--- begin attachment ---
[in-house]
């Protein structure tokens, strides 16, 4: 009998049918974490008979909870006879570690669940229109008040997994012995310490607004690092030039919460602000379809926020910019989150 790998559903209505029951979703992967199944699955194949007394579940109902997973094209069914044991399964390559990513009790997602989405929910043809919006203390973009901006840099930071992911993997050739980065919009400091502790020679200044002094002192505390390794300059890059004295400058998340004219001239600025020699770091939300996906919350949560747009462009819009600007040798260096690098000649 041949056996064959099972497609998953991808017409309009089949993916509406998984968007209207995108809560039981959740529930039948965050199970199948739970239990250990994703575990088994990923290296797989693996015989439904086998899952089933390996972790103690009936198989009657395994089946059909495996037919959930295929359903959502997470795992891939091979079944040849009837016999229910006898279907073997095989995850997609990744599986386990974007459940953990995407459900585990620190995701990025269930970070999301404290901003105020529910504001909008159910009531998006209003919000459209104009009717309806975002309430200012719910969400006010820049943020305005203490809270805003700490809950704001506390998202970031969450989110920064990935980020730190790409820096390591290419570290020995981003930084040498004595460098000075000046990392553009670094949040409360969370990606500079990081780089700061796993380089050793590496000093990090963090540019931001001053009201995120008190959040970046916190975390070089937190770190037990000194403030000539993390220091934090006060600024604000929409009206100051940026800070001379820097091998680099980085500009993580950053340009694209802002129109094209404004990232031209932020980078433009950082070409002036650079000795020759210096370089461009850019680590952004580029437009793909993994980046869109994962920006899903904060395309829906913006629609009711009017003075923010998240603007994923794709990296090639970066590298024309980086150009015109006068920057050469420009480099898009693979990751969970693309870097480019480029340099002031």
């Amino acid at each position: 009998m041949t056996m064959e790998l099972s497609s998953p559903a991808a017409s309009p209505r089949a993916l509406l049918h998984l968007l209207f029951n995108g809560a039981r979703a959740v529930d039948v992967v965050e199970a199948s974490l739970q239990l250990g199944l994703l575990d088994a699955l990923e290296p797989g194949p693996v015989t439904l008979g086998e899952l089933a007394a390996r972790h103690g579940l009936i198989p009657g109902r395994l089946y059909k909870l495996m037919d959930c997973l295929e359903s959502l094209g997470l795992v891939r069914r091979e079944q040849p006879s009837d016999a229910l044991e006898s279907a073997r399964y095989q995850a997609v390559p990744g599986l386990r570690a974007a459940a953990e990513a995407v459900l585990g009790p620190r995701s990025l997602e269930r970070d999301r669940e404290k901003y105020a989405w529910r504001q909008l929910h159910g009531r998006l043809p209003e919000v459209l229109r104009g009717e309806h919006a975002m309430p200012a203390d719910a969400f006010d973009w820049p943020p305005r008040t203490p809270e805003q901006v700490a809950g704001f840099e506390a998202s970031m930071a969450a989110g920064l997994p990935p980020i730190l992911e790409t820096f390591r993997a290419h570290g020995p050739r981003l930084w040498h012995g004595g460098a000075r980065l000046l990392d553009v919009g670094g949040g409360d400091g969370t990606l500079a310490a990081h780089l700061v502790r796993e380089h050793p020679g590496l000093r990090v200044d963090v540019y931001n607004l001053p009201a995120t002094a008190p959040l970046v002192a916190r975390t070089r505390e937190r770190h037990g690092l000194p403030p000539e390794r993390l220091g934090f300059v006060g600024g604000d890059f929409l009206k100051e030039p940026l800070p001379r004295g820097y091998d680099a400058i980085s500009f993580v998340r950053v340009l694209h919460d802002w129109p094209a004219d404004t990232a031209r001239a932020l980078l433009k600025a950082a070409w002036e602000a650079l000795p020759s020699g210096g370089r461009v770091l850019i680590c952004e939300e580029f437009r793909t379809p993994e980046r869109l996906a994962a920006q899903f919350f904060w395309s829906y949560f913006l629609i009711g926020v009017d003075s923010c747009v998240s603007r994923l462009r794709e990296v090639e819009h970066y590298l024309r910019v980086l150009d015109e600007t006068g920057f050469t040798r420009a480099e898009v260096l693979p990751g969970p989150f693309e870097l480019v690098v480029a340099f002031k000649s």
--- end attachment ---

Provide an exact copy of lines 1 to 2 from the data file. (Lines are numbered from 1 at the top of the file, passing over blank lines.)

[in-house]
């Protein structure tokens, strides 16, 4: 009998049918974490008979909870006879570690669940229109008040997994012995310490607004690092030039919460602000379809926020910019989150 790998559903209505029951979703992967199944699955194949007394579940109902997973094209069914044991399964390559990513009790997602989405929910043809919006203390973009901006840099930071992911993997050739980065919009400091502790020679200044002094002192505390390794300059890059004295400058998340004219001239600025020699770091939300996906919350949560747009462009819009600007040798260096690098000649 041949056996064959099972497609998953991808017409309009089949993916509406998984968007209207995108809560039981959740529930039948965050199970199948739970239990250990994703575990088994990923290296797989693996015989439904086998899952089933390996972790103690009936198989009657395994089946059909495996037919959930295929359903959502997470795992891939091979079944040849009837016999229910006898279907073997095989995850997609990744599986386990974007459940953990995407459900585990620190995701990025269930970070999301404290901003105020529910504001909008159910009531998006209003919000459209104009009717309806975002309430200012719910969400006010820049943020305005203490809270805003700490809950704001506390998202970031969450989110920064990935980020730190790409820096390591290419570290020995981003930084040498004595460098000075000046990392553009670094949040409360969370990606500079990081780089700061796993380089050793590496000093990090963090540019931001001053009201995120008190959040970046916190975390070089937190770190037990000194403030000539993390220091934090006060600024604000929409009206100051940026800070001379820097091998680099980085500009993580950053340009694209802002129109094209404004990232031209932020980078433009950082070409002036650079000795020759210096370089461009850019680590952004580029437009793909993994980046869109994962920006899903904060395309829906913006629609009711009017003075923010998240603007994923794709990296090639970066590298024309980086150009015109006068920057050469420009480099898009693979990751969970693309870097480019480029340099002031």